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UBC Reports | Vol. 46 | No. 18 | November 16, 2000

Cellist tunes in to high technology

Musician turns interest in computers into new career

by Andy Poon staff writer

Ron Rabin has spent the better part of his life playing and studying music, but nowadays the 36-year-old is more in tune with computers than his cello. Rabin will become the first graduate of the Alternate Routes to Computing (ARC) program at UBC this month.

He is one of more than 2,600 UBC students graduating during Fall Congregation Nov. 23 and 24. Degrees will be awarded in eight ceremonies at the Chan Centre for the Performing Arts.

The ARC program -- developed with Simon Fraser University and industry partners -- teaches computer science to top university graduates with little or no computer experience. Students alternate sessions of academic courses and paid work terms. More than 30 students are currently enrolled in the 24-month program.

Rabin, a former college music professor, enrolled in the program's inaugural class in the fall of 1998. He now works with IBM's Pacific Development Centre in Burnaby building an Internet-based educational portal.

"I am really pleased with the way that everything has turned out," says Rabin.

Rabin was eight years old when he started playing the cello. He picked up the instrument after his orchestra teacher noticed him plucking a cello on a shelf during orchestra selection. From that moment on he had aspirations of becoming a professional cellist as he played in youth orchestras and concerts growing up in his native Long Island, N.Y.

But it was during his undergraduate music degree at Stanford University that he realized a performing career might not be in his future.

"I realized that I just didn't have the dedication to practice four hours a day and it wasn't my whole life," says Rabin.

He enjoyed writing essays and studying music history so he decided to pursue a teaching career.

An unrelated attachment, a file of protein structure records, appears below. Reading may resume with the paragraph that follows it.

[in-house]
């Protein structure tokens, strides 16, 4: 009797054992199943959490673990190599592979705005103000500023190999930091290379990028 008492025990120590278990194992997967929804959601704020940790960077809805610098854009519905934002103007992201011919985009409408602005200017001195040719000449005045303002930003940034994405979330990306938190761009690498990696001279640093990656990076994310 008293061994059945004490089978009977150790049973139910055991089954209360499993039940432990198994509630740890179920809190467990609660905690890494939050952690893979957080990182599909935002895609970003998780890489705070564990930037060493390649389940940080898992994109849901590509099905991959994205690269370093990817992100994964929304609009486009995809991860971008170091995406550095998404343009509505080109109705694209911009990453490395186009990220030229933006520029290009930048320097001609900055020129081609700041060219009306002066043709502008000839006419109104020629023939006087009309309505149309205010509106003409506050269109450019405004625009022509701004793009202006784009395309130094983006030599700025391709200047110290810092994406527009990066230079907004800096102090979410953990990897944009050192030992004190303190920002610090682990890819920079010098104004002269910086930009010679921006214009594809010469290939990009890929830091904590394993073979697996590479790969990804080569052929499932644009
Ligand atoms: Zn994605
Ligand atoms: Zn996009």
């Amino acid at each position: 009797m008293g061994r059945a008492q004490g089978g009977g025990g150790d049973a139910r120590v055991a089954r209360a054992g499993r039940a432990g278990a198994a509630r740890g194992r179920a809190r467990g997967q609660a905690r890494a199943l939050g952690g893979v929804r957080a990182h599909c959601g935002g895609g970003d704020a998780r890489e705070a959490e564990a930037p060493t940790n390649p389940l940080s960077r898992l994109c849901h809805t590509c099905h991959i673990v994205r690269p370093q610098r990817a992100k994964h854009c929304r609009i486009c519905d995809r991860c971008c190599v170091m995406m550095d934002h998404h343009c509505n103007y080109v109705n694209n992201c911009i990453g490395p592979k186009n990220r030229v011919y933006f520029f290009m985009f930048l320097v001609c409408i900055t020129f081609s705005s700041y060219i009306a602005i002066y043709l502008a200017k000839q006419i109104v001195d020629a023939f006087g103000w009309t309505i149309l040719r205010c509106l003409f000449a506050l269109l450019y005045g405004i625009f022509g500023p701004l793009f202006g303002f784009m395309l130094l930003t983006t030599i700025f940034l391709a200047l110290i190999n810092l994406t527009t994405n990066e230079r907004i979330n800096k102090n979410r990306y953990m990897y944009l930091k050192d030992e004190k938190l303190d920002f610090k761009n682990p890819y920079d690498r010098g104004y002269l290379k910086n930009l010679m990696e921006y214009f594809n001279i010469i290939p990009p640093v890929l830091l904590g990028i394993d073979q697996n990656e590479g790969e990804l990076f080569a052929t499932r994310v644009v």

Rabin went on to do his master's degree at Yale University and completed his doctorate in music history at Cornell University. After graduation, he secured a one-year stint filling in for a music professor at the University of Michigan.

"I didn't like the idea of having to look for a job every year," says Rabin, who describes the competition for music teaching positions at U.S. universities as "totally crazy."

Though he still enjoyed music, he decided it was prudent to look for a career in a field in which jobs were plentiful. In 1996, the Internet was gaining public awareness.

"It was obviously an industry that was growing and would continue to grow," he says.

And Rabin had always been interested in computers. At Michigan, he had witnessed how useful the Internet was for posting on-line music listening assignments for his students.

"So I thought it would be neat to get involved with computers and information technology because it was a broad enough field with many different niches for me to find something that I was suited for," he says.

UBC's ARC program suited Rabin's needs perfectly. It was a university-level program that emphasized a co-op term with a shorter duration than the typical three years necessary for an additional bachelor's degree in Computer Science.

With his diploma in Computer Science this month and his career off to a solid start with IBM, Rabin has definitely hit a high note.

more information

Visit the Web site at www.arc.cs.ubc.ca.

more congregation stories


Last reviewed 22-Sep-2006

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